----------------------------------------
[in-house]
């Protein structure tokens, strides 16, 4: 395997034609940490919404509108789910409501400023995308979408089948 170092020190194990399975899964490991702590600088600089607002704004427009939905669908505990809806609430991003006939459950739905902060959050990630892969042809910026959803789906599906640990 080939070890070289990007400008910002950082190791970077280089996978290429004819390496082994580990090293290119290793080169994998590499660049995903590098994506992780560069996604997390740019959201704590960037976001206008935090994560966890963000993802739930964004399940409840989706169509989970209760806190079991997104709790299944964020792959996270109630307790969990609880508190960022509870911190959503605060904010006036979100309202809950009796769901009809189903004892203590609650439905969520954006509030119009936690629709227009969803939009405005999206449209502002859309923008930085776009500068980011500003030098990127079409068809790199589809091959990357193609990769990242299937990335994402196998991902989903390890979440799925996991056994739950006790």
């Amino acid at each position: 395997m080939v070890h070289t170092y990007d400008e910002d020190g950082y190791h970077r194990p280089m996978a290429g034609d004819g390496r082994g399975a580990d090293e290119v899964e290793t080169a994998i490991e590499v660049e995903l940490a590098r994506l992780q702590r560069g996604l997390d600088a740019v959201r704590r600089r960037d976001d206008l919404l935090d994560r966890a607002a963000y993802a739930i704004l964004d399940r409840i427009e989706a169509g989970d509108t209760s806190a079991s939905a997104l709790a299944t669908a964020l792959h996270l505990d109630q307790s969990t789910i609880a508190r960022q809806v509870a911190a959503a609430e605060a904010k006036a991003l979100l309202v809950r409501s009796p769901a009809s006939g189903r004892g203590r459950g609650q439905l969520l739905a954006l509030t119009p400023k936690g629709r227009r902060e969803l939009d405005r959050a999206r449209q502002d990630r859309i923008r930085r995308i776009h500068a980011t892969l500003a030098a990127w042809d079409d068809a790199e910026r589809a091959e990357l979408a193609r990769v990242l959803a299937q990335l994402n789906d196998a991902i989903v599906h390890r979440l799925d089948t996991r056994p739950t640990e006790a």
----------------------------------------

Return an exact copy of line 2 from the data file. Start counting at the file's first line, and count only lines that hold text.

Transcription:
């Protein structure tokens, strides 16, 4: 395997034609940490919404509108789910409501400023995308979408089948 170092020190194990399975899964490991702590600088600089607002704004427009939905669908505990809806609430991003006939459950739905902060959050990630892969042809910026959803789906599906640990 080939070890070289990007400008910002950082190791970077280089996978290429004819390496082994580990090293290119290793080169994998590499660049995903590098994506992780560069996604997390740019959201704590960037976001206008935090994560966890963000993802739930964004399940409840989706169509989970209760806190079991997104709790299944964020792959996270109630307790969990609880508190960022509870911190959503605060904010006036979100309202809950009796769901009809189903004892203590609650439905969520954006509030119009936690629709227009969803939009405005999206449209502002859309923008930085776009500068980011500003030098990127079409068809790199589809091959990357193609990769990242299937990335994402196998991902989903390890979440799925996991056994739950006790």